Last week, Jalal al-Qassab, 60, and Redha Rajab, 67, filed their third and final appeals against convictions for “mocking” Islamic beliefs. In March they were sentenced to a year in prison and a fine.
Both men are members of Al Tajdeed, a Bahraini cultural and social association registered in the country since 2002. The organization characterizes its mandate as promoting open discussion about religion and Islamic jurisprudence. Former members and others have told HRW that the group has abusive practices.
In February, the Public Prosecution, citing complaints from the Interior Ministry’s Cybercrimes Directorate and the Ministry of Social Development, filed criminal charges against Al Tajdeed members, alleging that YouTube commentaries by al-Qassab on various Quran verses contradicted “authoritative rulings on the power of Allah” and “insulted a symbol and revered figure in a specific religious community.”
In May, the High Criminal Appeals Court upheld the lower court’s verdict against al-Qassab and Rajab. “We stand here to defend the words of God,” Zahra Murad, deputy head of Cybercrimes prosecution, reportedly told the appeals court. After the decision, authorities immediately transferred the men to Jau Prison to begin their sentences.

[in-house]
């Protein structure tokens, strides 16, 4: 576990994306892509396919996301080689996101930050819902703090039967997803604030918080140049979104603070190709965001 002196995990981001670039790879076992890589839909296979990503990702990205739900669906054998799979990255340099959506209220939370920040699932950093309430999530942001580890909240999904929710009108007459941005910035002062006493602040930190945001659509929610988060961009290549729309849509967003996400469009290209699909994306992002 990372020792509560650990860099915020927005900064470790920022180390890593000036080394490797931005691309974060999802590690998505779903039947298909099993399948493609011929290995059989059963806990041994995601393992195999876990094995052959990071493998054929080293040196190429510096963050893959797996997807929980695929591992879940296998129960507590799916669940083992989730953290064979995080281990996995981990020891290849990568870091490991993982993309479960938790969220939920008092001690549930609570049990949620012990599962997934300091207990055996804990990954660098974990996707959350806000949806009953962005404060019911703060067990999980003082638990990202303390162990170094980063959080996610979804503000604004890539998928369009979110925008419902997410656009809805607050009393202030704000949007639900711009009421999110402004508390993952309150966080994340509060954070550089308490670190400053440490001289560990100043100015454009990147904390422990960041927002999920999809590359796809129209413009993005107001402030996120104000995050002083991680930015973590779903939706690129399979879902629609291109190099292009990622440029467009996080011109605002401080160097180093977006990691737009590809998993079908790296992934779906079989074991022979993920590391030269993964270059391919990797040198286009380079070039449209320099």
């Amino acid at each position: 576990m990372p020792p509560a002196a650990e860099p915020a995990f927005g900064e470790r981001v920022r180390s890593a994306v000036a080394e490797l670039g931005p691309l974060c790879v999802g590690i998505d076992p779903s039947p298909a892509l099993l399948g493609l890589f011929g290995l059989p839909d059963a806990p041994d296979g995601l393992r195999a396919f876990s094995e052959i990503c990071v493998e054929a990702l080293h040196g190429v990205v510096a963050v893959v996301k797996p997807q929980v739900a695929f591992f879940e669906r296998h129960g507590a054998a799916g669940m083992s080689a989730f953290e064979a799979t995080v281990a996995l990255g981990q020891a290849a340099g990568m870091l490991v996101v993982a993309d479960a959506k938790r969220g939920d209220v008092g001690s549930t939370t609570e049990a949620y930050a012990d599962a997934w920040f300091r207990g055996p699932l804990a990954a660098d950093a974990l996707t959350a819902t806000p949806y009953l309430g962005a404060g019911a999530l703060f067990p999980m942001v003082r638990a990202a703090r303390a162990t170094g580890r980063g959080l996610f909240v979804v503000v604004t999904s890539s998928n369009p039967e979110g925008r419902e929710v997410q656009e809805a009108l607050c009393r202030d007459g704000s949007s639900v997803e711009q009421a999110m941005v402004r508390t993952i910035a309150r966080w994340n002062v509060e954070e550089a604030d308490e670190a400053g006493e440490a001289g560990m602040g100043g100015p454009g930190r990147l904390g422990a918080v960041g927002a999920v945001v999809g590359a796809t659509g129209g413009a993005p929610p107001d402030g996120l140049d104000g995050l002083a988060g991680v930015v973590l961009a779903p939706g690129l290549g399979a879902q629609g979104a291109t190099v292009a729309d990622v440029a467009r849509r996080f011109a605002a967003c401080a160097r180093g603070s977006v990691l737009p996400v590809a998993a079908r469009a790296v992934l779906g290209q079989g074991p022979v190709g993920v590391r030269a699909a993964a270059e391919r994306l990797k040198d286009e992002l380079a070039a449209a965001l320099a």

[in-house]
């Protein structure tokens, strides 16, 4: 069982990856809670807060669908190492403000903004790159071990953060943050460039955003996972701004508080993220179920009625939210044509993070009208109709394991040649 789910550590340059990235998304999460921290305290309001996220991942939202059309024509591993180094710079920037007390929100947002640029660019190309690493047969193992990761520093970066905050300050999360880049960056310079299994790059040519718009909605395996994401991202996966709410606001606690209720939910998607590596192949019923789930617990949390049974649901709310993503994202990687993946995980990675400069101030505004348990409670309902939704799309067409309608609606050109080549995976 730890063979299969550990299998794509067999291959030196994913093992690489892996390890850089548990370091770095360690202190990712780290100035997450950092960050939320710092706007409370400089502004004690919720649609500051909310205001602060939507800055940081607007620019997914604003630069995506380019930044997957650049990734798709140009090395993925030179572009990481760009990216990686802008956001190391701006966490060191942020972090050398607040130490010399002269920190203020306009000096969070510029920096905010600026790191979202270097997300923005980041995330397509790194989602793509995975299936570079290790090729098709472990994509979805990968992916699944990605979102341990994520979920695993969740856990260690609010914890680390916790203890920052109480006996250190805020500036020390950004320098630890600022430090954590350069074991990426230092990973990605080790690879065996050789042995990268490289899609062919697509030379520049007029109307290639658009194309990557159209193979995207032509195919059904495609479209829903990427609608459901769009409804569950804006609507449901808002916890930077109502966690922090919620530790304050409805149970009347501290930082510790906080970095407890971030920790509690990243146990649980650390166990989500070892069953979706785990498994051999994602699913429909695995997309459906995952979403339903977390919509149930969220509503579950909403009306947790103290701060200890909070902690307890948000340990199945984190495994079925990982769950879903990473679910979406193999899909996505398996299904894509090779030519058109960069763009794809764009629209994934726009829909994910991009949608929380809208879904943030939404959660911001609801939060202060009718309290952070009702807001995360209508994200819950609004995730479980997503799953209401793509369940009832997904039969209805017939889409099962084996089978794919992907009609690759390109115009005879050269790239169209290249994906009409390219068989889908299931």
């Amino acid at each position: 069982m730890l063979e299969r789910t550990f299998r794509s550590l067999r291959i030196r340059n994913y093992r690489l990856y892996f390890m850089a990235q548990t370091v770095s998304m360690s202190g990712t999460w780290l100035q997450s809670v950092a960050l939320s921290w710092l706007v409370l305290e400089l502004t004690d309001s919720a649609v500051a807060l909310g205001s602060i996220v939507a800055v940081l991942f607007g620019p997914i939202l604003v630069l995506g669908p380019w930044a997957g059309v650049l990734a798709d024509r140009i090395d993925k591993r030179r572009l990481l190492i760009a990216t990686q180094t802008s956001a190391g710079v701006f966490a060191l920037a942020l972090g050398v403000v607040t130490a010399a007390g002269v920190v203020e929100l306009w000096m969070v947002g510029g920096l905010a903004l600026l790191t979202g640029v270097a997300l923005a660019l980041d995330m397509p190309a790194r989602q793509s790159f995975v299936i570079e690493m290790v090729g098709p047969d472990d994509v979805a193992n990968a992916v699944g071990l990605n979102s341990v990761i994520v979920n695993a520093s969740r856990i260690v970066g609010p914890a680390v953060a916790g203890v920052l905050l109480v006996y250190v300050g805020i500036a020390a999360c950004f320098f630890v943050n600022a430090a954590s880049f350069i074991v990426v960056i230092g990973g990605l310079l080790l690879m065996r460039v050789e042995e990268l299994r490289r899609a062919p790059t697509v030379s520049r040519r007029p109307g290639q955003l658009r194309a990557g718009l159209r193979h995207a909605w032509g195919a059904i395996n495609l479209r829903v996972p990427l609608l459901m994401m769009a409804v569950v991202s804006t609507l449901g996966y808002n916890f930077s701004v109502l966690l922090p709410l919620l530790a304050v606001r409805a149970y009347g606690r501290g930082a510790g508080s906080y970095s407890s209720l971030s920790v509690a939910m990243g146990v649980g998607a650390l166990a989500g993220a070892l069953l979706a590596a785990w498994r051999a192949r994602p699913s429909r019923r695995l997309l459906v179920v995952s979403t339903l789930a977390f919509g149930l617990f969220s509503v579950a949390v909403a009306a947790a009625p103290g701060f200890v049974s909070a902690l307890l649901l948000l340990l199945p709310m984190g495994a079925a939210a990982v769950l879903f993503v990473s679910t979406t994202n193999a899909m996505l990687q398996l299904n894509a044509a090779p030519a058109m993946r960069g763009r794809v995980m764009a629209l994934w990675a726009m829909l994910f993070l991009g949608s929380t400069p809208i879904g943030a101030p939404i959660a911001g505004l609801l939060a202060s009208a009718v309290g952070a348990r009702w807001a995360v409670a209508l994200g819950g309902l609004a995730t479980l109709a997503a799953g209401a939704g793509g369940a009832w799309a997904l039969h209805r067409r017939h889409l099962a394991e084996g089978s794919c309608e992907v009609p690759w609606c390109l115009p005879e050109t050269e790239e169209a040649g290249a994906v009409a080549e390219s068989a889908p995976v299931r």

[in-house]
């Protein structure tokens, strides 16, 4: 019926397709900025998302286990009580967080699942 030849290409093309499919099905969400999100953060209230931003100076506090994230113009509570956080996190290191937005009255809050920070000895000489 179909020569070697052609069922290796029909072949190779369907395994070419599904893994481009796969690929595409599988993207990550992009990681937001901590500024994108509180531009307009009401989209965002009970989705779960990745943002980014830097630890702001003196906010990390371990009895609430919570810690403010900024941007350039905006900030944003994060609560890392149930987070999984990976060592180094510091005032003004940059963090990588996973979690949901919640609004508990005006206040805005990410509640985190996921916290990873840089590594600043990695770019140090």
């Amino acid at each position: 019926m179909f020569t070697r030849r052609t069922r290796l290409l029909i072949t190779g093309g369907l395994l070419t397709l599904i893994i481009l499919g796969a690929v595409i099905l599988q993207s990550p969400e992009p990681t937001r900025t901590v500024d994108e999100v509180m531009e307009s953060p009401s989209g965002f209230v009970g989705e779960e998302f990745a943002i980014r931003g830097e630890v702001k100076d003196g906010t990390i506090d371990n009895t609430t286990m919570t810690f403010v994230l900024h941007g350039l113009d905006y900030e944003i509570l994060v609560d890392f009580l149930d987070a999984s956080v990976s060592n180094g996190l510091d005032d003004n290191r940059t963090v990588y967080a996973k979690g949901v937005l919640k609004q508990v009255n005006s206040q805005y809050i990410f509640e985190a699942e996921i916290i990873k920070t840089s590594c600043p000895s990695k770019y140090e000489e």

The two men were convicted of violating article 309 of Bahrain’s penal code, which punishes “any person who by any method of expression offends one of the recognized religious sects or ridicules their rituals,” and article 310, which outlaws “public insult” of a religious figure or symbol and “ridicule” of a sect’s teachings.
The court’s actions, as well as the Bahraini penal code, contravene international human rights law, which protects the right to freedom of belief and expression. Articles 18 and 19 of the International Covenant on Civil and Political Rights (ICCPR) guarantee the right to freedom of belief and freedom of expression, respectively. Bahrain ratified the ICCPR in 2006.
While article 22 of Bahrain’s constitution states that “freedom of conscience is absolute,” article 23 of the constitution qualifies the right to freedom of opinion and expression “provided they do not infringe the fundamentals of Islamic doctrine, prejudice national unity, or cause division or sectarianism.”
Bahrain should uphold its international treaty obligations by ending its persecution of individuals who wish to exercise their right to freedom of religion and expression. It should quash this and other expression-based convictions, and revise its penal code articles that are in clear violations of the ICCPR.